You should set up an IRA rollover account at a discount brokerage firm (Schwab, Fidelity) or mutual fund company (Vanguard). If you are planning to self-direct your investments, I recommend that you use Vanguard (mutual fund not brokerage side). Then contact the 401k plan administrator and request a rollover form. The HR department of the company should be able to provide you with an appropriate contact. Unfortunately, 401k rollovers typically must be initiated through the plan, not the receiving custodian.
If you don't feel comfortable managing the account yourself, consider contacting a fee-only advisor to help you develop and implement an investment strategy. One key point ~ if you are planning to work with an advisor, wait to transfer the 401k assets because the advisor more than likely will have a custodian that they prefer to work with. For example, my firm works with Schwab but other advisors work with Fidelity, TD Ameritrade, and a number of other custodial firms.
First I want to state that I agree with James. These assets are for your future and should be left invested over the long term and allocated towards your retirement. But if you want to take a distribution from your plan, the process is fairly easy. First contact your plan's recordkeeper and request a distribution from the plan. If you plan to rollover the funds to an IRA or your new employer's 401(k), you'll need instructions from your new employer on where and how to make the funds payable. You'll need to make a formal election of your decision so your former employer understands your intentions with the money (i.e., cash out or rollover). Once you complete the necessary forms (online or in paper form), th rest of the process should be fairly quick. Remember that if you decide to take a cash distribution, 20% will likely be withheld for taxes and your final tax burden will be determined on your year end tax filing.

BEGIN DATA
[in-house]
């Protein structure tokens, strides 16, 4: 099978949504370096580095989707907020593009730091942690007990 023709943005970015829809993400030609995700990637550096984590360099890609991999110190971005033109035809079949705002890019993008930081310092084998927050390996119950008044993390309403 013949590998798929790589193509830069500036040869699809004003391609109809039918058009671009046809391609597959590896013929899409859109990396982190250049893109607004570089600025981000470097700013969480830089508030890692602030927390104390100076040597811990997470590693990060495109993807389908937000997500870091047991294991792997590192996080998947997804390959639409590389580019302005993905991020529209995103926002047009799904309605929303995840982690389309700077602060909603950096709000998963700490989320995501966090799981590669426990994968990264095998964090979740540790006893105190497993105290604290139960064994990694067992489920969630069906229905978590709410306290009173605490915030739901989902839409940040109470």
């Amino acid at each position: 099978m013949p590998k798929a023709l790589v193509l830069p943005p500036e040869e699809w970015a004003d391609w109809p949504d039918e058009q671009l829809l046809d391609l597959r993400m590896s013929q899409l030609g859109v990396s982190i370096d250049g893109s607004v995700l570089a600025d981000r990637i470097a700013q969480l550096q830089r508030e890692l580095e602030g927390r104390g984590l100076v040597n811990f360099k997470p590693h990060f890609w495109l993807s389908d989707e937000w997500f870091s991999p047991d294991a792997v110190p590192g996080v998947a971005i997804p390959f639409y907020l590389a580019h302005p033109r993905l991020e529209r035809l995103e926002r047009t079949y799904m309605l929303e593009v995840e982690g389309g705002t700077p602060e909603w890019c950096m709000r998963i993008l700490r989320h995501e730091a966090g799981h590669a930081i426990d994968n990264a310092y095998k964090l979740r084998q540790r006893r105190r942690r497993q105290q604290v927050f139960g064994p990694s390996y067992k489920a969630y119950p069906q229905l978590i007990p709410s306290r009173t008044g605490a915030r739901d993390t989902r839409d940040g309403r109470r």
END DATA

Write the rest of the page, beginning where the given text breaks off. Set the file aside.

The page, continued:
Let's keep this simple. Just call your former employer's HR department. Tell them you're a former employee who wants to take the money in your 401K. Everything that you contributed via payroll deduction is 100% vested while depending on the plan and how long you worked, any matching contributions or profit share contributions may or may not be yours to withdraw. They will send you lots of paperwork including a review of what your options are and the risks associated with any of those choices (distribution by check vs. rollover to new account etc.).